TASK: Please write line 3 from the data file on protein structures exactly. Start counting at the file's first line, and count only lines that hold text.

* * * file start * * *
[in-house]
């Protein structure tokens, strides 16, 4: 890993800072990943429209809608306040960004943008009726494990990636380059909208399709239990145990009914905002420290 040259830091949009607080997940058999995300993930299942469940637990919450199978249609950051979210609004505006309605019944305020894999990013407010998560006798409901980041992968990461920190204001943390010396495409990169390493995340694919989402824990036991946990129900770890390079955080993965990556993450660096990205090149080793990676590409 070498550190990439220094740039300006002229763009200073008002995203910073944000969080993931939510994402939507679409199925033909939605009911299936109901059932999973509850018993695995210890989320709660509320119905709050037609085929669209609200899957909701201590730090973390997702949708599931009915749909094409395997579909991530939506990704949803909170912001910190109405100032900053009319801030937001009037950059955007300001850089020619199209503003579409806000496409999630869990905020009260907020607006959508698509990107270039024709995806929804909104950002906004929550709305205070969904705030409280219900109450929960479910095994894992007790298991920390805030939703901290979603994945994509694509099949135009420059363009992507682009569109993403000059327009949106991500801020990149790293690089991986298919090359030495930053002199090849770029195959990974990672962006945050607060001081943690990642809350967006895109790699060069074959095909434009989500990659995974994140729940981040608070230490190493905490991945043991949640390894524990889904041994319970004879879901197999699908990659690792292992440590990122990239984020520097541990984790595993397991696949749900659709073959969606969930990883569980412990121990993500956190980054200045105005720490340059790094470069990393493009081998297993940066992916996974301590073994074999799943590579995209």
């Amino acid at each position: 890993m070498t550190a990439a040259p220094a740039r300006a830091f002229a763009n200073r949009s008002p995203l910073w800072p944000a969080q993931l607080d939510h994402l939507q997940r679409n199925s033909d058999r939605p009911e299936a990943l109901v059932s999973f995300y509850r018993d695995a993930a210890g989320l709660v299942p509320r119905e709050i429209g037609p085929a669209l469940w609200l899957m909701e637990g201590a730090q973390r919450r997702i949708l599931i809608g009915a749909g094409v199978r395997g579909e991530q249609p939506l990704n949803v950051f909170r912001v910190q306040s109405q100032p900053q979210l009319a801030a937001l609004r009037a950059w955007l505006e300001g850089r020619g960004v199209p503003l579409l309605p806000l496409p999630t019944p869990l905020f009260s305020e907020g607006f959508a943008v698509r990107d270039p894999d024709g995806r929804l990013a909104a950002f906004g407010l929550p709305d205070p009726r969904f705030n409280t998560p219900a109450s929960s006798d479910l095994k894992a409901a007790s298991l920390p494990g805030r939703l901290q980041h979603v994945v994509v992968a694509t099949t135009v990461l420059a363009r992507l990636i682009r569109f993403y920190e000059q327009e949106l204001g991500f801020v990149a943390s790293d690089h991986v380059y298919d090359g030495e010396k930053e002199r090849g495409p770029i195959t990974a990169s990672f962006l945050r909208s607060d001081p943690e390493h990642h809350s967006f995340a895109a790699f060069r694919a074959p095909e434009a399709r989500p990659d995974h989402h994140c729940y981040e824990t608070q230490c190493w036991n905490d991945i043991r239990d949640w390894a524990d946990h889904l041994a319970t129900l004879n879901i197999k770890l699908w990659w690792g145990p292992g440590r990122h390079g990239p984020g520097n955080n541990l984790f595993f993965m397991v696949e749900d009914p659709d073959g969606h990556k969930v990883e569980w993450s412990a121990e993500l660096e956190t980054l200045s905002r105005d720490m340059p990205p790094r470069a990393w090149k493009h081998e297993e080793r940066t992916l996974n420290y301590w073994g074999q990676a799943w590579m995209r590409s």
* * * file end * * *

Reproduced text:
């Amino acid at each position: 890993m070498t550190a990439a040259p220094a740039r300006a830091f002229a763009n200073r949009s008002p995203l910073w800072p944000a969080q993931l607080d939510h994402l939507q997940r679409n199925s033909d058999r939605p009911e299936a990943l109901v059932s999973f995300y509850r018993d695995a993930a210890g989320l709660v299942p509320r119905e709050i429209g037609p085929a669209l469940w609200l899957m909701e637990g201590a730090q973390r919450r997702i949708l599931i809608g009915a749909g094409v199978r395997g579909e991530q249609p939506l990704n949803v950051f909170r912001v910190q306040s109405q100032p900053q979210l009319a801030a937001l609004r009037a950059w955007l505006e300001g850089r020619g960004v199209p503003l579409l309605p806000l496409p999630t019944p869990l905020f009260s305020e907020g607006f959508a943008v698509r990107d270039p894999d024709g995806r929804l990013a909104a950002f906004g407010l929550p709305d205070p009726r969904f705030n409280t998560p219900a109450s929960s006798d479910l095994k894992a409901a007790s298991l920390p494990g805030r939703l901290q980041h979603v994945v994509v992968a694509t099949t135009v990461l420059a363009r992507l990636i682009r569109f993403y920190e000059q327009e949106l204001g991500f801020v990149a943390s790293d690089h991986v380059y298919d090359g030495e010396k930053e002199r090849g495409p770029i195959t990974a990169s990672f962006l945050r909208s607060d001081p943690e390493h990642h809350s967006f995340a895109a790699f060069r694919a074959p095909e434009a399709r989500p990659d995974h989402h994140c729940y981040e824990t608070q230490c190493w036991n905490d991945i043991r239990d949640w390894a524990d946990h889904l041994a319970t129900l004879n879901i197999k770890l699908w990659w690792g145990p292992g440590r990122h390079g990239p984020g520097n955080n541990l984790f595993f993965m397991v696949e749900d009914p659709d073959g969606h990556k969930v990883e569980w993450s412990a121990e993500l660096e956190t980054l200045s905002r105005d720490m340059p990205p790094r470069a990393w090149k493009h081998e297993e080793r940066t992916l996974n420290y301590w073994g074999q990676a799943w590579m995209r590409s």